Paula had a soothing smile and a positive tone. She showed us into the library. I wasn’t prepared for an entire room filled with cancer literature. There were books, posters and anatomy charts everywhere I looked. I took comfort in seeing some holistic titles in the mix.

I pulled my own personal notebook a little closer to my chest as if to shield myself from the scary books.

We all sat down at the table and it was the first time I noticed the large yellow envelope and notebook that Paula had been carrying. The envelope contained copies of my mammograms and results of my biopsies. I would need these for the surgeon.

But the notebook was for me.

It is a 3” black binder with; you guessed it, pink writing and trim. Surely she had made a mistake. I couldn’t need a binder that big….it is only stage 0.

She opened it up to show me the contents. There was a card from the president of the Breast Health Center as a survivor herself. There was a small pamphlet about understanding your journey and then a much larger book called Be A Survivor. She cautioned me to only read the parts in that book that pertain to my diagnosis. Later I would understand why she said that.

Slowly the binder started to give me some comfort. I could appreciate how far the western model of medicine has come if they are empowering me with information. She showed me the tab with my imaging results, the pathology reports and the 10 other tabs. Not all the sections pertain to my situation but all the bases seemed to be covered.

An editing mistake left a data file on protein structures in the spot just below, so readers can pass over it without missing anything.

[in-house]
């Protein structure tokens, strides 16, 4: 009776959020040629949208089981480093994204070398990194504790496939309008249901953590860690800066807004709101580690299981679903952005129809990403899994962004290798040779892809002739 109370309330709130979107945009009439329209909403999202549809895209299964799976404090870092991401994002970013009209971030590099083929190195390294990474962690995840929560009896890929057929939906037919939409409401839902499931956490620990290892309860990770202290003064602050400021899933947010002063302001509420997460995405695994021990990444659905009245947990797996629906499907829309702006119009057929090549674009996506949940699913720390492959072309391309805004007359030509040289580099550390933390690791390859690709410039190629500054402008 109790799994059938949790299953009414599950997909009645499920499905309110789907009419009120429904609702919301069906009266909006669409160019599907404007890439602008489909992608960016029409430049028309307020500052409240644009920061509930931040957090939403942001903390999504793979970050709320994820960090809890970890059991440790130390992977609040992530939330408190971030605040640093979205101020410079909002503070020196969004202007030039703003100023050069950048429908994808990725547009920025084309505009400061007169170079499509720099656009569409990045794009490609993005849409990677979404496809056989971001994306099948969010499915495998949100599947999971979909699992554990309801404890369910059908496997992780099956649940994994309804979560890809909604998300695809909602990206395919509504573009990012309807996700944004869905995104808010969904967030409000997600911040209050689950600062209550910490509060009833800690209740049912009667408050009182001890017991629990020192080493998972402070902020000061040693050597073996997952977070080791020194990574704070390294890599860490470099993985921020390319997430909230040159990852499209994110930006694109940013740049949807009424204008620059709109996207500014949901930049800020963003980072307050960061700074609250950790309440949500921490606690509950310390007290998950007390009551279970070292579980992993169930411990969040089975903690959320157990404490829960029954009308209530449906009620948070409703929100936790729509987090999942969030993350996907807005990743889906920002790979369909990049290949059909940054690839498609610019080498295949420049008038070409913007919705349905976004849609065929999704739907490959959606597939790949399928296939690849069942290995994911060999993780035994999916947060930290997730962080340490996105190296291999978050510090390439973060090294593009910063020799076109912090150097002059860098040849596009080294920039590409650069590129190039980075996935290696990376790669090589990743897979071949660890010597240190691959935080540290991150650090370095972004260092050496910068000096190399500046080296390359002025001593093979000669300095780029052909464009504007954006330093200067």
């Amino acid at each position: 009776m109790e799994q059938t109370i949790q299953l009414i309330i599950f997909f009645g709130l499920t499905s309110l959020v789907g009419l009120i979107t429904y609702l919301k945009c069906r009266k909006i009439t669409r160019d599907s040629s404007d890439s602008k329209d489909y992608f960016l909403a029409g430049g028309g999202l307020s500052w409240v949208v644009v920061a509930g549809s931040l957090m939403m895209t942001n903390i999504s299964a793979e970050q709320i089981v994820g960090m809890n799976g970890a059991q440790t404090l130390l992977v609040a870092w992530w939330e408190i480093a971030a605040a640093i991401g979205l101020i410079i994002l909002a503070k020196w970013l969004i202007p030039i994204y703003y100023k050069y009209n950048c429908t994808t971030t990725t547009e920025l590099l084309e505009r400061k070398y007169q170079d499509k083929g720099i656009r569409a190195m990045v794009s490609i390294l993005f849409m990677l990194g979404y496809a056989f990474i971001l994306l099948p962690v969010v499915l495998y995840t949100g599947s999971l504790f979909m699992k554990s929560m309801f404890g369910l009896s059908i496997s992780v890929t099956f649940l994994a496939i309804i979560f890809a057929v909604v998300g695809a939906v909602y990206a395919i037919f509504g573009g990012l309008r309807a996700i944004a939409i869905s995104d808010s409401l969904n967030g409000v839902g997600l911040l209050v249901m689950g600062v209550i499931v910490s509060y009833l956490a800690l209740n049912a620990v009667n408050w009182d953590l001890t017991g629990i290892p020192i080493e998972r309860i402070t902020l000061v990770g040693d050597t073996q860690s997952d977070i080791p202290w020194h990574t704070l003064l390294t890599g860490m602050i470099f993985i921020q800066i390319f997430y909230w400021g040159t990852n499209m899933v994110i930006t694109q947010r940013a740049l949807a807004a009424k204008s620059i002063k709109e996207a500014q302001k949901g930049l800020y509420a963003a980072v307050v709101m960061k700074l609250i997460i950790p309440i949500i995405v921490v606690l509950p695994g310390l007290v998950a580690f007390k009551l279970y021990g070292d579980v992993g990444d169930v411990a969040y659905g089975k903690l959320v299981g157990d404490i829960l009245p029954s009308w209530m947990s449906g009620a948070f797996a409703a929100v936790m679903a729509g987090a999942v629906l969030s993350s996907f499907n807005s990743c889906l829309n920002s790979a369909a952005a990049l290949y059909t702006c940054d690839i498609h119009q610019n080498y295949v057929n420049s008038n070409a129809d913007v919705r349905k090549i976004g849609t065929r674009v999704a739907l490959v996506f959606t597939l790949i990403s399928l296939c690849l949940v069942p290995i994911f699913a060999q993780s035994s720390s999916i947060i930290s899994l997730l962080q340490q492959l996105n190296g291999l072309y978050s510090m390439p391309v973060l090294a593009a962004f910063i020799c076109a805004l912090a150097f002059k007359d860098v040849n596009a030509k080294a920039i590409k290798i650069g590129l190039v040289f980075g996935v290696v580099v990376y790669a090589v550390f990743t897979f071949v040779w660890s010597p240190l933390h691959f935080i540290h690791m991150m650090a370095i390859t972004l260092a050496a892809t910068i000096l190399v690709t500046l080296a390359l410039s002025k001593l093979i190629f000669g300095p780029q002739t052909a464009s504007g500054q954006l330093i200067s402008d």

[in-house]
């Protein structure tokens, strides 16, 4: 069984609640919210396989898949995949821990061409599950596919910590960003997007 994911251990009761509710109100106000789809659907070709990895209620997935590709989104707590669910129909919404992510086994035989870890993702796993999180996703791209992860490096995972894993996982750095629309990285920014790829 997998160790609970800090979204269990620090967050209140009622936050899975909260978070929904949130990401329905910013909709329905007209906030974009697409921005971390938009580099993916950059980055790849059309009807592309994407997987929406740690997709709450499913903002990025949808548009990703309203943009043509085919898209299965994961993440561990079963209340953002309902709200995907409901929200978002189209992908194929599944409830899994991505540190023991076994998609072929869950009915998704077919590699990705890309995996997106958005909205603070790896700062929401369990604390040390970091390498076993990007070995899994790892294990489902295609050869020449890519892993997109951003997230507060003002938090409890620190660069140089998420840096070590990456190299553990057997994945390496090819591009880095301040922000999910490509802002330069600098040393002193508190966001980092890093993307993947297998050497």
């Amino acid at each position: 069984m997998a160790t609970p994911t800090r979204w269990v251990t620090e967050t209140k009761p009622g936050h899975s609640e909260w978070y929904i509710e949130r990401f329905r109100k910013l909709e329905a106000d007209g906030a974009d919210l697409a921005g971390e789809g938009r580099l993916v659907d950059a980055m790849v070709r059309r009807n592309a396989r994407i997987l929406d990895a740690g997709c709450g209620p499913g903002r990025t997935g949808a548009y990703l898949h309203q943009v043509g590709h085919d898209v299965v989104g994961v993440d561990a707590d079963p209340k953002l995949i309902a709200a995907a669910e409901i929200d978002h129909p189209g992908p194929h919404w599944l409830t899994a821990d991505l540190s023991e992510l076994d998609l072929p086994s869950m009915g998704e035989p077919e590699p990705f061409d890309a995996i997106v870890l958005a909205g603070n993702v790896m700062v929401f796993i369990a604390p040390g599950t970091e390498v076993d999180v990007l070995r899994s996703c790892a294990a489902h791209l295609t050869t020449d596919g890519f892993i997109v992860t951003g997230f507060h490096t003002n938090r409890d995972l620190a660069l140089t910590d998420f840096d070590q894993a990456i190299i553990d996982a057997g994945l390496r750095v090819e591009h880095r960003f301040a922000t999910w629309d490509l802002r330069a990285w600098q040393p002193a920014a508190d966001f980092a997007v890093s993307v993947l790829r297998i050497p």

I’ll admit I was feeling a little smug. I wouldn’t be needing all this stuff…I’m a stage 0.

After she got done with the generalities of the binder she started to talk to me about my specific diagnosis. She explained about DCIS and that it is precancer and stage 0.

Then she said something I wasn’t prepared for.

Your DCIS is stage 0 and grade 3. I knew about cancer staging but I was not familiar with grade. Grading ranges from 1-3. Mine was the highest grade.

A grade 3 means that the cells are growing and spreading aggressively.

Wait. What?

Growing. Aggressive. Not what I expected to hear. It felt like the wind had been knocked out of me.

I struggled to pay attention during the rest of the appointment. I watched my husband’s face as he asked questions and tried to hide his own fear.

Neither of us said anything as we rode the elevator down and walked out of the building. When we got in the car I began to cry, trying to wipe away the tears without him noticing. He couldn’t help but notice…he was looking at me so lovingly.

“We’ll get through this”, he said. “I know”, I replied. He hugged me and started the car.

We would see the surgeon in two days.

 

18 replies
  1. Pat
    Pat says:

    Melanie,
    You continue to be a giver and healer even at a low point in your own health and healing…and by doing such, you are helping all of us understand a serious process that can effect any of us, at any time.